Library Journal Review

The author focuses on a frequently overlooked aspect of the nominating process for U.S. Supreme Court justices: Since the Senate has confirmed 89 percent of Presidential selections in the 20th century, the decision-making process that occurs prior to Senate consideration amounts to an approval process almost as significant as that rendered by Congress. Combining the analysis of documents from seven presidential libraries and numerous archives with personal interviews granted by former government officials close to their respective presidents, the author notes the political struggles that Supreme Court nominees must first survive within the Executive Branch, before the nomination fight moves to the Senate. The author concludes that three factors are now crucial for a Supreme Court nomination to make a positive political mark on a President's historical legacy: reasonable expectations from his supporters, decision-making flexibility, and highly qualified subordinates. Yalof adeptly parallels the experiences of those Presidents who sucessfully employed such mechanics (Ford and Clinton) with those who sometimes did not (Nixon and Reagan). An excellent book for anyone interested in recent Supreme Court history and the politics of the changing times it represents.√ĄPhilip Young Blue, New York State Supreme Court Criminal Branch Lib., New York (c) Copyright 2010. Library Journals LLC, a wholly owned subsidiary of Media Source, Inc. No redistribution permitted.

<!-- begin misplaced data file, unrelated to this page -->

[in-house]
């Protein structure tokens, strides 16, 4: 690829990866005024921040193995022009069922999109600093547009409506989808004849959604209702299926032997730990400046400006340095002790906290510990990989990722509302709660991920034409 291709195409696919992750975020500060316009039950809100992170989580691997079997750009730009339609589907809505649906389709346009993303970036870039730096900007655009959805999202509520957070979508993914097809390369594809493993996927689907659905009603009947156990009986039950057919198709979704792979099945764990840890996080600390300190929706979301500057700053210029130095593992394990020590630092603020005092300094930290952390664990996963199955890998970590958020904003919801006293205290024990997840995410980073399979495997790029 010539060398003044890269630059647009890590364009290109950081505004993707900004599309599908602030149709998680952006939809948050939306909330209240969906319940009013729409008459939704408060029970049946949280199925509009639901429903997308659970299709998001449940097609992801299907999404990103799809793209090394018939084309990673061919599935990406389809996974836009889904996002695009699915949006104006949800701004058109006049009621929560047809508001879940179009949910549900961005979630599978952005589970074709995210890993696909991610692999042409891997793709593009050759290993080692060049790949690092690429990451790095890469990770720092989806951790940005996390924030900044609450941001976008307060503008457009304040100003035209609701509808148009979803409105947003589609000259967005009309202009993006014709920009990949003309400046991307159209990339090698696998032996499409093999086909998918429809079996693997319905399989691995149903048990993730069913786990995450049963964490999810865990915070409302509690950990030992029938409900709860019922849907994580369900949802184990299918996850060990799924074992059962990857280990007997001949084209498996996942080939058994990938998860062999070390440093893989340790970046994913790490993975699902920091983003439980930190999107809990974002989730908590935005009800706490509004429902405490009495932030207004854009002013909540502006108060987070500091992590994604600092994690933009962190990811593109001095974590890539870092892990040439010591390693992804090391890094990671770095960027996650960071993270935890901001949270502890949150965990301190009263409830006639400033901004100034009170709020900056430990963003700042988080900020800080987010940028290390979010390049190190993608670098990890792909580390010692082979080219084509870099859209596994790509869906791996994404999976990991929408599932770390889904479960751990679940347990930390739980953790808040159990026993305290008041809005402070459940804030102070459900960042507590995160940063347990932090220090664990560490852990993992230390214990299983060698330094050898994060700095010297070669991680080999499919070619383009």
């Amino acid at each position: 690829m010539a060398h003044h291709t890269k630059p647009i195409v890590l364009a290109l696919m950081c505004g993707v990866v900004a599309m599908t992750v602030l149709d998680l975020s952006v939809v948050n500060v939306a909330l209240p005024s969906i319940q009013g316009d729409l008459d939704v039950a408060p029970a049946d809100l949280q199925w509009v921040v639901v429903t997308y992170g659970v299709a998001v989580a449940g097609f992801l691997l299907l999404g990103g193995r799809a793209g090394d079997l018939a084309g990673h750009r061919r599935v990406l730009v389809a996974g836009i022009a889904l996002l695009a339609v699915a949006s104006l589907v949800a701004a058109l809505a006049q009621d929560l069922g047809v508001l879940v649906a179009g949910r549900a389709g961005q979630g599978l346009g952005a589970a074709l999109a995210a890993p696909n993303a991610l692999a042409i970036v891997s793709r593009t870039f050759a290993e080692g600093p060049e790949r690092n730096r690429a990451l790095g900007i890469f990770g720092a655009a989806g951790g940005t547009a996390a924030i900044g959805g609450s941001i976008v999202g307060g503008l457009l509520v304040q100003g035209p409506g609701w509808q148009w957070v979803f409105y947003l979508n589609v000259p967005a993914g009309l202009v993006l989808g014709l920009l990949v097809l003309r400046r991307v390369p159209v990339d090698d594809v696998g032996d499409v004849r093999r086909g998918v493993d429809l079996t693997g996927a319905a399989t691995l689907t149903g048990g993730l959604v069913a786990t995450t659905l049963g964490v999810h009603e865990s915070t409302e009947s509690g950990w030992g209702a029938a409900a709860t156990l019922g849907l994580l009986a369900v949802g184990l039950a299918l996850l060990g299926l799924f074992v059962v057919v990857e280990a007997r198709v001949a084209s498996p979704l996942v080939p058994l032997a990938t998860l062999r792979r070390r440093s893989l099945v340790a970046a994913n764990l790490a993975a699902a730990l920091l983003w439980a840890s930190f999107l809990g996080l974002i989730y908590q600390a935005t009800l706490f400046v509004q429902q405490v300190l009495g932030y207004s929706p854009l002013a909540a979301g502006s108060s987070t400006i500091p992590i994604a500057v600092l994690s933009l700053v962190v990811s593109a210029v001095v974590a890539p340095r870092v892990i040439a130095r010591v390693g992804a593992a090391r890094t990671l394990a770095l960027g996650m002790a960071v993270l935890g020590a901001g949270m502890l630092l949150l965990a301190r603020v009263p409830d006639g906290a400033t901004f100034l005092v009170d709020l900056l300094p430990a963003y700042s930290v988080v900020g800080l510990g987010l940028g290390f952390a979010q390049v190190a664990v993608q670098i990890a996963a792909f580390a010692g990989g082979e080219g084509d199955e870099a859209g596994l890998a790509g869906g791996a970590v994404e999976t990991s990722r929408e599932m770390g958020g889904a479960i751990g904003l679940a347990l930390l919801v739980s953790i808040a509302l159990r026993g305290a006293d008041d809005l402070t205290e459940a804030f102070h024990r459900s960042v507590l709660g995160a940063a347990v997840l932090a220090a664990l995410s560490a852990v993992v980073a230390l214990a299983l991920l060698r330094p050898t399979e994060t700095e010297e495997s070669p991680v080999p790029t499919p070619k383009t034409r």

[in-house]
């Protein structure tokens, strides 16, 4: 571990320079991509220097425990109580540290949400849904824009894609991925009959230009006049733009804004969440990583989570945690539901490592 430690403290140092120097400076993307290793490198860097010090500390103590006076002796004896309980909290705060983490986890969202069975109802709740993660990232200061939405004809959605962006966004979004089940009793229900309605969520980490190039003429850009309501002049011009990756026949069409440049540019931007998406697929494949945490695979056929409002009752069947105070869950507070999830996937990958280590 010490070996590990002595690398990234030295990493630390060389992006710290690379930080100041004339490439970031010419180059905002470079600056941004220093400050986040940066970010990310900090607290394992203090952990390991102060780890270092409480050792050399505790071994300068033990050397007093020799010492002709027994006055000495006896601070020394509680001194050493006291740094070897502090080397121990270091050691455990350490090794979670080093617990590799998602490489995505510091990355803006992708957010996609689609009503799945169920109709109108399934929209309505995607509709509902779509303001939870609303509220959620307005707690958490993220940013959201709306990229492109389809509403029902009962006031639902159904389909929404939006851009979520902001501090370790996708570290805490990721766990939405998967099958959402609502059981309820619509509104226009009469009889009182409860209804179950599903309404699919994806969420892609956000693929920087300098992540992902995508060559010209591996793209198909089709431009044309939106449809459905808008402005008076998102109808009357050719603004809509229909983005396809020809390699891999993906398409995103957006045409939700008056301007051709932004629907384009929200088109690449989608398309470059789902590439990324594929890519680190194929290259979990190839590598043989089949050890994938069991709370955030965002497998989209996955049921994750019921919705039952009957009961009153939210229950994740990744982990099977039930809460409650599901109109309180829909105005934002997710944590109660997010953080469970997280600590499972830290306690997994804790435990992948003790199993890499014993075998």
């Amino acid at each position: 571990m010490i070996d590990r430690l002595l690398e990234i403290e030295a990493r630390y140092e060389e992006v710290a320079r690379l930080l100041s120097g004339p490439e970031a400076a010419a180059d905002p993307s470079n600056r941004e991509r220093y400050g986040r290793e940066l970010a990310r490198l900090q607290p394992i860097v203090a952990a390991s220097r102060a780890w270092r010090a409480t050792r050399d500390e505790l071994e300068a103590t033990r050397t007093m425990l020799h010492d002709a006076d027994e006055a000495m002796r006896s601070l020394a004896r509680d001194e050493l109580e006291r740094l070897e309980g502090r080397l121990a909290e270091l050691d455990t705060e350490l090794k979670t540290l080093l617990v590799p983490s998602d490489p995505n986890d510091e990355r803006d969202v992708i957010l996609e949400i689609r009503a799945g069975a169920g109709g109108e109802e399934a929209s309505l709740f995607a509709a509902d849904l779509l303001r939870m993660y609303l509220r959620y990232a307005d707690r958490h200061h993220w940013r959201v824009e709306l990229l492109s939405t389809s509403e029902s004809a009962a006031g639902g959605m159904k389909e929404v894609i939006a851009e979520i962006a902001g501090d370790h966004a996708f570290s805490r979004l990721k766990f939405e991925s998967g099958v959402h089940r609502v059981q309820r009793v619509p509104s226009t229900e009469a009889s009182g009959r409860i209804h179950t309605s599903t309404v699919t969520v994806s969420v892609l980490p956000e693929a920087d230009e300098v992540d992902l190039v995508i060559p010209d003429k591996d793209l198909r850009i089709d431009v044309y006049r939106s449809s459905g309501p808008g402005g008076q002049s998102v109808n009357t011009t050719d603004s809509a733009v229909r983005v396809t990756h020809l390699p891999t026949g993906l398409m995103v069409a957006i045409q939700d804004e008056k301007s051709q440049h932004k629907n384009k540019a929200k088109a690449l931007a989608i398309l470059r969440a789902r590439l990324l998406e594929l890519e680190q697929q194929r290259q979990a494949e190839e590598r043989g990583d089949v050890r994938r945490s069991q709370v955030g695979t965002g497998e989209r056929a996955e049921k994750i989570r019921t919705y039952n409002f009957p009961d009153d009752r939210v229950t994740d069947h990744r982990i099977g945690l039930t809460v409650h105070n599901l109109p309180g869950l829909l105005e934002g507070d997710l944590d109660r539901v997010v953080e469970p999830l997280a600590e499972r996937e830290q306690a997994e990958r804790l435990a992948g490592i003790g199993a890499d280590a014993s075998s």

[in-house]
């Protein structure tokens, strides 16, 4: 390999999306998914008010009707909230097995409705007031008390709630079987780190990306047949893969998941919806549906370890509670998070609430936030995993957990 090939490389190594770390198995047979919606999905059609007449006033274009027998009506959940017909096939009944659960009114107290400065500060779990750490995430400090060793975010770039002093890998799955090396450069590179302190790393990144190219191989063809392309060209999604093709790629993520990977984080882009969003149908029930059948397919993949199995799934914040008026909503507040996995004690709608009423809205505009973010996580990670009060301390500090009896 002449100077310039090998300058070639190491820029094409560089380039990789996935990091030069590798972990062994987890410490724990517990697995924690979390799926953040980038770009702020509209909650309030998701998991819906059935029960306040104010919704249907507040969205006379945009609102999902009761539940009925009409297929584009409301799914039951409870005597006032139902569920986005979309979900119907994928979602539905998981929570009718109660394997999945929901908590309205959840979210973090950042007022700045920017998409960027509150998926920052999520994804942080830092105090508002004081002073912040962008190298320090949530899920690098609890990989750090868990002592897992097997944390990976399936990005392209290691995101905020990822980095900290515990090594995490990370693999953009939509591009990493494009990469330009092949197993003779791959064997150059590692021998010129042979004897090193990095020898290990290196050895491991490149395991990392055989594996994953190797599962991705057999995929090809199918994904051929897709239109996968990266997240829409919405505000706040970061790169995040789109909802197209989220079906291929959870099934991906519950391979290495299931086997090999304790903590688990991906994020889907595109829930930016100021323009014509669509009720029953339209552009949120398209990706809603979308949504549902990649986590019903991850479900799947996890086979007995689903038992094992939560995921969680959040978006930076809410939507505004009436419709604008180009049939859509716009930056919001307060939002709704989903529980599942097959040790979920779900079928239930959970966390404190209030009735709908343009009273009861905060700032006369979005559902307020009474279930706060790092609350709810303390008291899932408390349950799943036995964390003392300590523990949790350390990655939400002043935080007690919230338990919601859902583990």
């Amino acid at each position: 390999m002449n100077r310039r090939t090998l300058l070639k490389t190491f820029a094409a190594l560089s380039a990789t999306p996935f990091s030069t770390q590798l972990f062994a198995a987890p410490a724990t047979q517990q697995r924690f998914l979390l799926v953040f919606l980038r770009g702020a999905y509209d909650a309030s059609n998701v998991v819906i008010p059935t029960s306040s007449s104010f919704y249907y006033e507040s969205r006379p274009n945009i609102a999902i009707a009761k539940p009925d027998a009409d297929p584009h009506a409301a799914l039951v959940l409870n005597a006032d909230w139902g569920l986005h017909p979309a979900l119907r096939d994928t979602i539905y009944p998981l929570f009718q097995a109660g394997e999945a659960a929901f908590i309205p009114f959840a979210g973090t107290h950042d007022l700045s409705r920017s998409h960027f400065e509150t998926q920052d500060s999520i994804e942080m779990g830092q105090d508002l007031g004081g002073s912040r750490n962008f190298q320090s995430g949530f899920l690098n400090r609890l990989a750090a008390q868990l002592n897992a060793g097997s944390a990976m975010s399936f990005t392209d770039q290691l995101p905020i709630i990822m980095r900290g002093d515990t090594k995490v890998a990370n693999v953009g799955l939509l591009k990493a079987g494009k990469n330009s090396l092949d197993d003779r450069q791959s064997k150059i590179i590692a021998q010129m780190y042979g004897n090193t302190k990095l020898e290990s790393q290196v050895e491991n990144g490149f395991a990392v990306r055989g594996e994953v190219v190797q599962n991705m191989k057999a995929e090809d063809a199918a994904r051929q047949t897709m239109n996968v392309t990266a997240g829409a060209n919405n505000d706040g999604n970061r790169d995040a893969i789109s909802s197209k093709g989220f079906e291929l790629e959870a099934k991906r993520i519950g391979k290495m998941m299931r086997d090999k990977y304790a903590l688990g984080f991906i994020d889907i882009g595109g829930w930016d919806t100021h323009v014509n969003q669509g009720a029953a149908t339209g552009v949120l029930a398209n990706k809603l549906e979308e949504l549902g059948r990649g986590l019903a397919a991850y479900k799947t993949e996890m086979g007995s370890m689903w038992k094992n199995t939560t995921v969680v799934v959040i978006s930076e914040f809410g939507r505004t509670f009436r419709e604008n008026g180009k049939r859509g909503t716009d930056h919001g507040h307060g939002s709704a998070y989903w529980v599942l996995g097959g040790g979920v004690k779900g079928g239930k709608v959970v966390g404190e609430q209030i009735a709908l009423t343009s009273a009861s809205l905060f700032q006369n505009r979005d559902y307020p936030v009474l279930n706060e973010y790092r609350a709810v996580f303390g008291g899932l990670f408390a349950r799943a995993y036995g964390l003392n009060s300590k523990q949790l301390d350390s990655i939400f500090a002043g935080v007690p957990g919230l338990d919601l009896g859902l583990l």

Choice Review

Yalof (political science, Univ. of Connecticut) has provided an insightful analysis of the process by which recent American presidents have selected their Supreme Court nominees. The author relies on the presidential papers of seven modern chief executives from Truman to Reagan. He also has collected interview data from a number of key figures in the executive branch who have participated in the judicial selection process. Yalof contends that the outcome of a Senate vote on a nominee's confirmation is much influenced by the political acumen that went into the selection process. He also contends that, contrary to conventional wisdom, presidents often know or care little about how a future justice will vote once he or she is on the Court. Yalof's book may be compared with Justices & Presidents: A Political History of Appointments to the Supreme Court, ed. by Henry J. Abraham (CH, Jul'92) and Picking Federal Judges by Sheldon Goldman (CH, Feb'98), which focused on lower court appointments. Yalof's writing style is clear and easy to follow, and the index and bibliography are well prepared. Highly recommended for general readers, undergraduates, and graduate students. R. A. Carp; University of Houston

Table of Contents

Preface and Acknowledgmentsp. vii
1 Introductionp. 1
2 Truman Rewards Loyalty and Friendshipp. 20
3 Eisenhower Takes on "Cronyism"p. 41
4 Kennedy and Johnson Restore the Politics of Patronagep. 70
5 Nixon and Ford The "Southern Strategy" and Political Realityp. 97
6 Reagan's Pursuit of Conservative Ideologuesp. 133
7 A Closer Look Patterns and Problems in Nominee Selectionp. 168
Epilogue: The Selection Practices of Bush and Clinton Some Initial Observationsp. 188
Notesp. 209
Bibliographyp. 269
Indexp. 281